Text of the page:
Handguns > Semi-Auto

Kel-Tec PF-9 Pistol

This affordable pocket-sized 9 mm provides an excellent trigger and sight system.


The pocketable 9 mm semi-auto is an interesting balance of form and function. While remaining small enough to conceal, it offers a greater level of stopping power than the sub-caliber pocket rockets in .32 and .380. While some companies have recently released slim, compact, single-stack 9 mms into the market, Kel-Tec of Cocoa, Fla., has been producing a steady stream of its PF-9 pistols since 2006.

The PF-9 successfully straddles the gap between Kel-Tec's larger double-stack P-11 in 9 mm and the diminutive P3AT in .380 ACP. The PF-9 carries 7+1-rounds of 9 mm ammunition. Just like the company’s other pocket autos, it has a locked-breech design, which allows the pistol to weigh less while keeping the slide easy to manually cycle. The steel slide is topped with a useful set of three-dot sights. The rear sight can be adjusted for windage using the provided Allen key. The slide is fitted with a bushing-less 3.1-inch barrel with the rear lock up milled into the ejection port. 

The trigger is a true double-action-only that operates an exposed hammer. This pistol has no external safeties, but an internal safety prevents the pistol from firing unless the trigger is pulled. The PF-9's trigger has a long, smooth stroke that swings much like a J-frame revolver, but without the stacking and trigger weight. While J-frames can have a trigger pull of 10 pounds or more, the PF-9 gauged at just 5 pounds, 8 ounces. Once you get used to a semi-auto trigger with a revolver-like length of pull, it’s quite comfortable to work.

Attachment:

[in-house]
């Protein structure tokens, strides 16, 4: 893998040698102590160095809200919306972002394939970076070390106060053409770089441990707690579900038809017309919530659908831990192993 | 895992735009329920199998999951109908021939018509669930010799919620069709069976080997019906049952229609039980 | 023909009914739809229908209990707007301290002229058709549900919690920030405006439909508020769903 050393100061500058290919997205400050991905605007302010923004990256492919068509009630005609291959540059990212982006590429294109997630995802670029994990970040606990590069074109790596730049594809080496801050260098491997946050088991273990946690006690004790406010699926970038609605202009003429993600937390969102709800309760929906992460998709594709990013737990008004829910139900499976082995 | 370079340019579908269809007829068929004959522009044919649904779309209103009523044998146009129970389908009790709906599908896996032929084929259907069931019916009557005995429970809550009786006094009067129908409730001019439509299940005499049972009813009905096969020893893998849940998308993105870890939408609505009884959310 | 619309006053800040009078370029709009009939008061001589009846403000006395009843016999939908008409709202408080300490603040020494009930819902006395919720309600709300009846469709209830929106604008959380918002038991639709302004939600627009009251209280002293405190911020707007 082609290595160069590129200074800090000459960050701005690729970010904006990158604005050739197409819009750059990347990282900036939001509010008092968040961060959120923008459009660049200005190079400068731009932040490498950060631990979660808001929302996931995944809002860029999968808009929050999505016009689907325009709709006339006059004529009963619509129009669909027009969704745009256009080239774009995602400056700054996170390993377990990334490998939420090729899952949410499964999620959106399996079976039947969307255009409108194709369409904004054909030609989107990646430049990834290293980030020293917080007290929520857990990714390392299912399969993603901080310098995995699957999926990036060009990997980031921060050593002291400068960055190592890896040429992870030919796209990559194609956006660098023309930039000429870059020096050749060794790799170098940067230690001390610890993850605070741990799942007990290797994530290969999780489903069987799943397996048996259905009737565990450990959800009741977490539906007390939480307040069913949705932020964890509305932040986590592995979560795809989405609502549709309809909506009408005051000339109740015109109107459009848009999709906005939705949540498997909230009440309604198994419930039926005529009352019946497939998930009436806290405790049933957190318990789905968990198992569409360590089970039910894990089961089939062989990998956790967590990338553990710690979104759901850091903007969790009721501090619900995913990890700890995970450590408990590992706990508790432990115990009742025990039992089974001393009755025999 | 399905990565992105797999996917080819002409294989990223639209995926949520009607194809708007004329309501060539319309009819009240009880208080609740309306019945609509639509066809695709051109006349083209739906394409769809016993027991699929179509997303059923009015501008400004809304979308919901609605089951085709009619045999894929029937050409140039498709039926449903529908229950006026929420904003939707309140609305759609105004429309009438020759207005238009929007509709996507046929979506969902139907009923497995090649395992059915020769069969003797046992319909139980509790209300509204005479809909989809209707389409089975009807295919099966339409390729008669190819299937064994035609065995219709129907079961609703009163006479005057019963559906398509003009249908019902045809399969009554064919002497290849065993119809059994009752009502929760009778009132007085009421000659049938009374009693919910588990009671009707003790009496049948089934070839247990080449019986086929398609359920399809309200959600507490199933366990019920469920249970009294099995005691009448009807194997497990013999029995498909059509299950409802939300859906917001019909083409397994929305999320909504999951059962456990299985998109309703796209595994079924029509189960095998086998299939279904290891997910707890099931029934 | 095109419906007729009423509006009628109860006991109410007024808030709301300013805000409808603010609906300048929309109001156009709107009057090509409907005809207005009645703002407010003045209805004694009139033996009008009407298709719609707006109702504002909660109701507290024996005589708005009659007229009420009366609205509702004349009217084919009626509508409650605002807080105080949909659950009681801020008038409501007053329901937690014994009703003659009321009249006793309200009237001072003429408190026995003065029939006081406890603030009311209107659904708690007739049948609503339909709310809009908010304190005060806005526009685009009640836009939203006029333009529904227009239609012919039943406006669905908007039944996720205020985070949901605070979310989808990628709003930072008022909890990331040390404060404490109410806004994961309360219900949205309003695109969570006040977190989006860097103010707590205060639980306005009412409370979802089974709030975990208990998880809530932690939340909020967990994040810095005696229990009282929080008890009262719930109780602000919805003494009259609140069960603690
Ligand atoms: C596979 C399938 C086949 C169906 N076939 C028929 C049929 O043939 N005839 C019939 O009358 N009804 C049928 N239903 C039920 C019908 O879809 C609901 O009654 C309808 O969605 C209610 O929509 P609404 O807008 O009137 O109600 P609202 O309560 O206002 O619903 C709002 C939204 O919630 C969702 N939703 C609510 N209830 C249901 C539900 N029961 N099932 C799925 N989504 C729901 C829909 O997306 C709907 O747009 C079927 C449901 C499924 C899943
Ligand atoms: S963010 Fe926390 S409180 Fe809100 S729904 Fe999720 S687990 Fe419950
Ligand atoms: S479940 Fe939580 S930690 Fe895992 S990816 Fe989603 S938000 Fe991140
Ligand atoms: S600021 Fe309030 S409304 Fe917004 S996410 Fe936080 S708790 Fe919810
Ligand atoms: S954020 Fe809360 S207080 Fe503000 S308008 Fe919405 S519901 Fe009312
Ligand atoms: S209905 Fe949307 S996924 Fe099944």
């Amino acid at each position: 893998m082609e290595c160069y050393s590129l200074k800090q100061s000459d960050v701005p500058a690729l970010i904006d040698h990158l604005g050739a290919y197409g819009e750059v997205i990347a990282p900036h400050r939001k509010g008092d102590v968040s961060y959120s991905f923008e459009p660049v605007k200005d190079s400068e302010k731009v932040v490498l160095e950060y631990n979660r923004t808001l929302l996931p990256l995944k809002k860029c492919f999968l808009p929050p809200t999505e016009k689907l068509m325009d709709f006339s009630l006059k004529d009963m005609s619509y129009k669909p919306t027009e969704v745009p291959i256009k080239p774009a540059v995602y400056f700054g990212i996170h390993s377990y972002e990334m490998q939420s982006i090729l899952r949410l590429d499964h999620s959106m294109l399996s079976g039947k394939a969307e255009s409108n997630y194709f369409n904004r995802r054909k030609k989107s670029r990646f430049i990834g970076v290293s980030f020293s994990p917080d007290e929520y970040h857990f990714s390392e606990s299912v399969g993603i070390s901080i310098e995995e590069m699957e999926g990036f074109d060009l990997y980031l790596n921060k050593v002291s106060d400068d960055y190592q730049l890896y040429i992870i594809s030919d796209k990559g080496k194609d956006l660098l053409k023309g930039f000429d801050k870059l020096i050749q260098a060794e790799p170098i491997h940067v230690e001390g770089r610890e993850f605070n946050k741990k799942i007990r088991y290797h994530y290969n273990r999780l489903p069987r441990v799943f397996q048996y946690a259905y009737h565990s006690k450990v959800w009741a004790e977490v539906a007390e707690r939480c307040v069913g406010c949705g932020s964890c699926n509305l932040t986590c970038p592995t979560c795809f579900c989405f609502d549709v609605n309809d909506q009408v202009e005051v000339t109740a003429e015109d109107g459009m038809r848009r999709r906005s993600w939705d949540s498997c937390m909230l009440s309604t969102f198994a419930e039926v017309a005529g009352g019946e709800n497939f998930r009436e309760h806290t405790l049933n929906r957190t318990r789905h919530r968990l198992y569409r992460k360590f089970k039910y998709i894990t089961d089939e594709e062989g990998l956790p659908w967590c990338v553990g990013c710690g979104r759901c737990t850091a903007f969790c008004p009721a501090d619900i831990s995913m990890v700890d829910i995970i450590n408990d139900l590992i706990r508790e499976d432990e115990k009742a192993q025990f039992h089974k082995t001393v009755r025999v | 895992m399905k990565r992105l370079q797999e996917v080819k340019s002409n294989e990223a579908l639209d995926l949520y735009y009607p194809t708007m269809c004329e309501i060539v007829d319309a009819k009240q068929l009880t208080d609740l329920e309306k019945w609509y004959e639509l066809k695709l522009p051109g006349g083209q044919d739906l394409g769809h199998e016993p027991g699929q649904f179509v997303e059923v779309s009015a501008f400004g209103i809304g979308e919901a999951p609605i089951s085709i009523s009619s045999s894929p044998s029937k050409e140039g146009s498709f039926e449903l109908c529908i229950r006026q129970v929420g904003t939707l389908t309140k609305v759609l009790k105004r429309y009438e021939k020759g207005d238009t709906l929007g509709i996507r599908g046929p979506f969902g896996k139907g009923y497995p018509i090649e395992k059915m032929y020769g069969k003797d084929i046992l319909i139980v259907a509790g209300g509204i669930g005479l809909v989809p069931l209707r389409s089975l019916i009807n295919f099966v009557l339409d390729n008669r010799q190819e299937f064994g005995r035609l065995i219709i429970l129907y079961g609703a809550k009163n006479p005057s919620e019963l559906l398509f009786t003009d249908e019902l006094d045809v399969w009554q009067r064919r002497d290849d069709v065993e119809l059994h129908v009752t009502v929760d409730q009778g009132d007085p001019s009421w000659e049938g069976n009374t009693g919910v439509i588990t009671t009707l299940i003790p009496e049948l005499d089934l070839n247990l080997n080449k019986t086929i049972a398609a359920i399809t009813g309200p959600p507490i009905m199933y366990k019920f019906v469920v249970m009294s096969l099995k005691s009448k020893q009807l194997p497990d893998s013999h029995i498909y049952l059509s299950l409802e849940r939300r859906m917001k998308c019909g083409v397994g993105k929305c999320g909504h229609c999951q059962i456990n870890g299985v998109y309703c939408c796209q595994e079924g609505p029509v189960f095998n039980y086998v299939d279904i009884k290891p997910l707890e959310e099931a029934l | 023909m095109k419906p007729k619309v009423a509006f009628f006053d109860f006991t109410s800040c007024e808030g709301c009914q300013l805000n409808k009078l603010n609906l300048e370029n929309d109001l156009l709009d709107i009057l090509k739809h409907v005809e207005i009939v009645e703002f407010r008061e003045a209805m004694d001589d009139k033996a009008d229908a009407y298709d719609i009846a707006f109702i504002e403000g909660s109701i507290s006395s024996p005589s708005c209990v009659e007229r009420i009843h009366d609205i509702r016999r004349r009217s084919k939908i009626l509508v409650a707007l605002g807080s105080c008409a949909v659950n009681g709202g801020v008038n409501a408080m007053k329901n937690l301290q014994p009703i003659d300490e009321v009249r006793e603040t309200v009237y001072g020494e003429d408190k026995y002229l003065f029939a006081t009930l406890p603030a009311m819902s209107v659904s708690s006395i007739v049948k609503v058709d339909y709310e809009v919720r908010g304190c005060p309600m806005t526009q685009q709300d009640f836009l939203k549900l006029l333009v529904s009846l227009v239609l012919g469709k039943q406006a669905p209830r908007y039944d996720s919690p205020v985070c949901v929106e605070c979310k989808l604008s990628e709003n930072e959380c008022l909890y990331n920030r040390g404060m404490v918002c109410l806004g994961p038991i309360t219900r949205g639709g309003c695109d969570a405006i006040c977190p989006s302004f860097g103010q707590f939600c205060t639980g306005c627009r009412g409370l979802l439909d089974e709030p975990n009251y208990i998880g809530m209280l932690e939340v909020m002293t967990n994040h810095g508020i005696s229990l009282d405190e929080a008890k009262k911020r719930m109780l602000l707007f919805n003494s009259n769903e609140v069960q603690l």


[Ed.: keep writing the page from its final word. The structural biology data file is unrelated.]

The slim grip frame is textured for positive traction and is long enough to provide a true two-finger grip. If you want a little more support, the pistol arrives with an extended base plate to swap out with the flat base plate on the magazine. You can also order a magazine extension from Kel-Tec that provides an additional round. The low-profile magazine release is located behind the trigger guard on the left side of the frame. The slide catch, also on the left, locks the slide open when the last shot is fired.

Breaking down the PF-9 is a simple process that starts with removing the magazine and verifying the pistol is unloaded. Lock the slide open with the slide catch and then use a 9 mm case rim or a tool to remove the assembly pin located on the left side of the frame. Release the slide to move it forward off of the frame, and then remove the recoil assembly and barrel from the slide. The polymer frame contains an aluminum rail block for the steel slide to ride against. The use of aluminum and polymer keeps the unloaded weight of the PF-9 to a trim 12.7 ounces. It's also one of the flattest 9 mms made, with a width of .88 inches.

The frame contains a molded-in tactical rail for attaching compact laser and light accessories. While several excellent products are available to fit this rail, the addition of a blocky rail device may get in the way of comfortable carry. Laserlyte offers a frame-mounted solution with its SML laser sight, which is compatible with most pocket and in-the-waistband holsters. Customers can choose between the black SML and the new Zombie green versions. The SML proved to be easy to attach, operate and carry. Once a laser like this one is mounted to a pocket pistol, checking the laser should become part of routine maintenance. This includes swabbing the laser diode to remove dust and debris, verifying the batteries are still fresh and checking the various screws for tightness. This only adds a minute or two to the routine, but it is well worth the time.